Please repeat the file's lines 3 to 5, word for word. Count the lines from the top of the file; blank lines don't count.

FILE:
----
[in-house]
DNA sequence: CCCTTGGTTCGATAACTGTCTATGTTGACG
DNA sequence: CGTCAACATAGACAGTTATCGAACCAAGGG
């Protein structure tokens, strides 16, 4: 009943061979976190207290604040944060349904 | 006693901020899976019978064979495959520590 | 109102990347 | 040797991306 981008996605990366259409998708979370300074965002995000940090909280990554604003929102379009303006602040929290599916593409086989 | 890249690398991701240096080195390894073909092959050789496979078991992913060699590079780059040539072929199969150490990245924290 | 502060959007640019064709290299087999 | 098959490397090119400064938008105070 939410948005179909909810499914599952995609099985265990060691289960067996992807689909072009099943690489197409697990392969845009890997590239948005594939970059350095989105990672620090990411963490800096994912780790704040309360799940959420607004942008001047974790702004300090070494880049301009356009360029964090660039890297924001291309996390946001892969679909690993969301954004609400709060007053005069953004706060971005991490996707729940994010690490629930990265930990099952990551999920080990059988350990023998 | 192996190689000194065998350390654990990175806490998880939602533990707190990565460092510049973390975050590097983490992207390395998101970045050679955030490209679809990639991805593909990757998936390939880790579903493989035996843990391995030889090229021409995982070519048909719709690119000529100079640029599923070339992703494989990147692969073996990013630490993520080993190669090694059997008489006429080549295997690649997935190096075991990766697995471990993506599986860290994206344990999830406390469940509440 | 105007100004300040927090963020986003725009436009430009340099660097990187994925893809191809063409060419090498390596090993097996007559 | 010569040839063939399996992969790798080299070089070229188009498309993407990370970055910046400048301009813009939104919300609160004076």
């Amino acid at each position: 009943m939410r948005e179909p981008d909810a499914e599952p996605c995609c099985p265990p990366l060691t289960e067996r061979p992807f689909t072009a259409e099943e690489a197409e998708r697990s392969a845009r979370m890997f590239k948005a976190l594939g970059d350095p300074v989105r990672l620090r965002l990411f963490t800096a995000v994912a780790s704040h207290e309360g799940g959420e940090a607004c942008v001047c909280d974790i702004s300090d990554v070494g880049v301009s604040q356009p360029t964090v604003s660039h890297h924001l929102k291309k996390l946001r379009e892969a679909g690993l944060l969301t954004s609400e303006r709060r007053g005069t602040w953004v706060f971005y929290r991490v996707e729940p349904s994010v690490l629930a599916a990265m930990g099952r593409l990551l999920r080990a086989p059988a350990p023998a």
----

DNA sequence: CGTCAACATAGACAGTTATCGAACCAAGGG
């Protein structure tokens, strides 16, 4: 009943061979976190207290604040944060349904 | 006693901020899976019978064979495959520590 | 109102990347 | 040797991306 981008996605990366259409998708979370300074965002995000940090909280990554604003929102379009303006602040929290599916593409086989 | 890249690398991701240096080195390894073909092959050789496979078991992913060699590079780059040539072929199969150490990245924290 | 502060959007640019064709290299087999 | 098959490397090119400064938008105070 939410948005179909909810499914599952995609099985265990060691289960067996992807689909072009099943690489197409697990392969845009890997590239948005594939970059350095989105990672620090990411963490800096994912780790704040309360799940959420607004942008001047974790702004300090070494880049301009356009360029964090660039890297924001291309996390946001892969679909690993969301954004609400709060007053005069953004706060971005991490996707729940994010690490629930990265930990099952990551999920080990059988350990023998 | 192996190689000194065998350390654990990175806490998880939602533990707190990565460092510049973390975050590097983490992207390395998101970045050679955030490209679809990639991805593909990757998936390939880790579903493989035996843990391995030889090229021409995982070519048909719709690119000529100079640029599923070339992703494989990147692969073996990013630490993520080993190669090694059997008489006429080549295997690649997935190096075991990766697995471990993506599986860290994206344990999830406390469940509440 | 105007100004300040927090963020986003725009436009430009340099660097990187994925893809191809063409060419090498390596090993097996007559 | 010569040839063939399996992969790798080299070089070229188009498309993407990370970055910046400048301009813009939104919300609160004076």
């Amino acid at each position: 009943m939410r948005e179909p981008d909810a499914e599952p996605c995609c099985p265990p990366l060691t289960e067996r061979p992807f689909t072009a259409e099943e690489a197409e998708r697990s392969a845009r979370m890997f590239k948005a976190l594939g970059d350095p300074v989105r990672l620090r965002l990411f963490t800096a995000v994912a780790s704040h207290e309360g799940g959420e940090a607004c942008v001047c909280d974790i702004s300090d990554v070494g880049v301009s604040q356009p360029t964090v604003s660039h890297h924001l929102k291309k996390l946001r379009e892969a679909g690993l944060l969301t954004s609400e303006r709060r007053g005069t602040w953004v706060f971005y929290r991490v996707e729940p349904s994010v690490l629930a599916a990265m930990g099952r593409l990551l999920r080990a086989p059988a350990p023998a």